The Climate Story Isn’t About Old White Men

The Climate Story Isn’t About Old White Men

By Mary Annaïse Heglar

To glance at the latest climate news over the past couple of weeks, you could come away thinking it’s all about the bureaucratic battles in Washington and the heatwaves in Europe. Either a fumbled political football, or a warning of what’s to come. But what gets lost in this kind of coverage is the true stakes of the climate crisis. What about the people for whom the climate crisis has BEEN a reality for decades, the people who stopped hearing “warnings” years ago? What about the people who have already been burned by the fires and soaked by the floods?

For the last two episodes of Hot Take, we decided to turn our attention to those communities. For “Resistance Over Resilience,” I was joined by Southerly disaster reporter Amal Ahmed and Scalawag magazine’s managing editor Ko Bragg to talk about the myth of “resilience,” the dearth of disaster management, and the limits of personal responsibility. We focused heavily on the Gulf Coast, where climate change is as tangible as the humidity, but residents’ perspective is generally lacking in national media. In “Manchin vs. the World,” Boston Globe reporter Dharna Noor joined to look at climate news in the Global South, where you can really see the stakes of the crisis in stark terms.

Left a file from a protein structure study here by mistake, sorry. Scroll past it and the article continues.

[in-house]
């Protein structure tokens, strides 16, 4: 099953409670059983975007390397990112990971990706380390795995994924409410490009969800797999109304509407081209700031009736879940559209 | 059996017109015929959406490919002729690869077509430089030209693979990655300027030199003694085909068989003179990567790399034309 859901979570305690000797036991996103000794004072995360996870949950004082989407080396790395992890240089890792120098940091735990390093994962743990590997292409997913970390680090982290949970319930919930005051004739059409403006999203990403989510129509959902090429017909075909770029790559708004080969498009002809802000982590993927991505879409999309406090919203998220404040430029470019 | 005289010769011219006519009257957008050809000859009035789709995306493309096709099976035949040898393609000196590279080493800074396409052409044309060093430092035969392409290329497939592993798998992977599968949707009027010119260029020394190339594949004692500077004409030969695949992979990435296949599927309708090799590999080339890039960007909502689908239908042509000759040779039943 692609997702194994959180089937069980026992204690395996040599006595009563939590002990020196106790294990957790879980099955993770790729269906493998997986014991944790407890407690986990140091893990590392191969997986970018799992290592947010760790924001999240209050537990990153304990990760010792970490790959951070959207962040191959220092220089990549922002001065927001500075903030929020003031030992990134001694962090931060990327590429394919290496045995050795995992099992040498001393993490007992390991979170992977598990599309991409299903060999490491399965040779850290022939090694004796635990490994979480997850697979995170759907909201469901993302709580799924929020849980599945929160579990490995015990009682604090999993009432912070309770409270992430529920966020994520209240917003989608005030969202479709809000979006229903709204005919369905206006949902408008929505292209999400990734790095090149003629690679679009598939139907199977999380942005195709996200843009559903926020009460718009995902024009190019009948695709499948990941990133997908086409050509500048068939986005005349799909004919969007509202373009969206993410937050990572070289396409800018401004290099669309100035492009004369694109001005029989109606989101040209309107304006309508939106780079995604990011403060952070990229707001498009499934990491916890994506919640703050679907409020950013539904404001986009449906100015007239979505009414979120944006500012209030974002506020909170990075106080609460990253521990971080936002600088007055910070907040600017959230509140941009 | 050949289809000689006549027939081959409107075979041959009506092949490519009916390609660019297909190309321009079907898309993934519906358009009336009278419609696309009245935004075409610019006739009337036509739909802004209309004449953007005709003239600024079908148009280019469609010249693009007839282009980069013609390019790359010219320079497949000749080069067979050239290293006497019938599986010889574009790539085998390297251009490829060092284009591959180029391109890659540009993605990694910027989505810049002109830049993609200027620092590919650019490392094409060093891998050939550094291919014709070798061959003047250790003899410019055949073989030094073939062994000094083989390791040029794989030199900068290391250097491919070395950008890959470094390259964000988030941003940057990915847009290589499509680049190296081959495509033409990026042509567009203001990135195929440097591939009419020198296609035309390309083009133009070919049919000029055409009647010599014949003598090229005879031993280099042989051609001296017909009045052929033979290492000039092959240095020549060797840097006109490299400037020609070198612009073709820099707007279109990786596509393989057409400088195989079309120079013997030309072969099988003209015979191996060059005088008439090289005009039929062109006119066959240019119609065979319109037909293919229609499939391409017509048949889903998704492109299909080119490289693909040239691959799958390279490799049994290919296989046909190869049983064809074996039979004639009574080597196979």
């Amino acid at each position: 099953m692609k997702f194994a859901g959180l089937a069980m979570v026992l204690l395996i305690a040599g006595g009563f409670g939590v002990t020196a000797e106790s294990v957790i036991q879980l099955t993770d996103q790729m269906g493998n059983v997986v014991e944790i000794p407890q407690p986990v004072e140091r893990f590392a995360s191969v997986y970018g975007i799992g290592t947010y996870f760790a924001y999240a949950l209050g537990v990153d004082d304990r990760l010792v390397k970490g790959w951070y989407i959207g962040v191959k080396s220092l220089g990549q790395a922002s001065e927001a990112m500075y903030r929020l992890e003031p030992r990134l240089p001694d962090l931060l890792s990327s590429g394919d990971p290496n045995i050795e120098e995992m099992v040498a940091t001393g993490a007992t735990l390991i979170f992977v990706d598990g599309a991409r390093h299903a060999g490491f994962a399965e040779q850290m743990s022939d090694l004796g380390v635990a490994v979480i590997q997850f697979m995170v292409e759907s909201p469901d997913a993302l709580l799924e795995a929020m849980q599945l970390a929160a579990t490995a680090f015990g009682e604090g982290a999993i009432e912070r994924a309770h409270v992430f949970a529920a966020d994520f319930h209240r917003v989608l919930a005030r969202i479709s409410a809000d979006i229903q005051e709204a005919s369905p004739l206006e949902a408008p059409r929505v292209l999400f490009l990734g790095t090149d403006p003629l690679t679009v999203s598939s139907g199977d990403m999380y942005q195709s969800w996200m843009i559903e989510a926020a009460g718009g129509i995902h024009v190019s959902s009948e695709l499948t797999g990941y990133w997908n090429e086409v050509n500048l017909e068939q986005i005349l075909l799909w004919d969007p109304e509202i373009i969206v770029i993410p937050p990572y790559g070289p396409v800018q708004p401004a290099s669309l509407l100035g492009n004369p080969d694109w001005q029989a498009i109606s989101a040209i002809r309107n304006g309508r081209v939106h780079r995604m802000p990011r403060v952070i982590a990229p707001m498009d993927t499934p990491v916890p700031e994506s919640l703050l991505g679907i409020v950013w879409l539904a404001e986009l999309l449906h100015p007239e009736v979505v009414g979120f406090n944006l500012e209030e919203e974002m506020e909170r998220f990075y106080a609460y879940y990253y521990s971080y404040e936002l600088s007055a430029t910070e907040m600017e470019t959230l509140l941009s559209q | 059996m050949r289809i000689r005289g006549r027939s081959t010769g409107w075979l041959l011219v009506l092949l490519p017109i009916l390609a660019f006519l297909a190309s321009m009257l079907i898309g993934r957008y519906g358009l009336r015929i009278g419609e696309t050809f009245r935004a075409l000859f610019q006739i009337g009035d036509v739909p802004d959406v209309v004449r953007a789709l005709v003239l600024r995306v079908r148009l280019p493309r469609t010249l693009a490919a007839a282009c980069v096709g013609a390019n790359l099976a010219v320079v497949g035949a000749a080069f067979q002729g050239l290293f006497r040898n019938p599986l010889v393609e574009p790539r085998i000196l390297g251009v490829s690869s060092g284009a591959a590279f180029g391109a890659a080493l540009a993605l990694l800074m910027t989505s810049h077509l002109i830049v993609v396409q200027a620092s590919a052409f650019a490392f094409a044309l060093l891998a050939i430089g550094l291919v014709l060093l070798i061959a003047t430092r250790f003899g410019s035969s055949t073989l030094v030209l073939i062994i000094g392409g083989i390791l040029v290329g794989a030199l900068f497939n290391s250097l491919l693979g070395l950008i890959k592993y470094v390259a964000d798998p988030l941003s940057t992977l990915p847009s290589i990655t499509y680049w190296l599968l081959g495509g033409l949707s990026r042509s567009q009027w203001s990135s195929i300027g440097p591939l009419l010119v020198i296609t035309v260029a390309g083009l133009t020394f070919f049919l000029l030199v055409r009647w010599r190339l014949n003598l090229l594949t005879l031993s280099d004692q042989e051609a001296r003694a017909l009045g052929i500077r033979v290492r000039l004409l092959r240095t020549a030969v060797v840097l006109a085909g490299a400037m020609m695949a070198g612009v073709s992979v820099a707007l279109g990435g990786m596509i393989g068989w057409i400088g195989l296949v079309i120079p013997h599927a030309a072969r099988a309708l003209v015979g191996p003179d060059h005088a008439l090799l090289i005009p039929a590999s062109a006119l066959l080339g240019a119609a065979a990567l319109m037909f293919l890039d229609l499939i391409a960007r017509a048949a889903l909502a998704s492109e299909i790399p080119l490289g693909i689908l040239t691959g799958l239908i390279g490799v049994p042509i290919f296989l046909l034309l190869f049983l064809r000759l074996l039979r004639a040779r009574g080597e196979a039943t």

When you look at it that way, all this talk about Europe’s heatwave as a “warning” becomes sinister. The Global South has been suffering from climate change for decades. Why weren’t their cries for help a warning sign? When you look at the true stakes of the climate crisis, it becomes difficult to entertain any politician who bemoans the bureaucratic tape or political costs of taking the starkest, most immediate action they can. When you realize the suffering that’s happening—at this very instant—because of runaway fossil fuel consumption, you realize this isn’t about two Angry Old Men in Washington.

The United States is too rich and too powerful, too vulnerable and too guilty to shirk its responsibility in the climate crisis. Anyone who thinks it’s politically smart—or even personally advantageous—to kick it to the next election cycle clearly doesn’t understand the scale of devastation already here today. Personally, I don’t know what they’re looking at.


By Amy Westervelt

A lot of folks have been (accurately) pinpointed as major blockers of climate action—fossil fuel executives, corrupt politicians, propagandists. But they all rely on another industry to make it all work: without the complicity of corporate and legacy media, none of the fossil fuel industry's propaganda would fly. Outlets like The New York Times, The Wall Street Journal, and The Washington Post have been real allies of the fossil fuel industry for decades, not only running their ads but in recent years helping to create them, not just interviewing their executives as objective, unbiased sources, but allowing them to set the agenda on climate.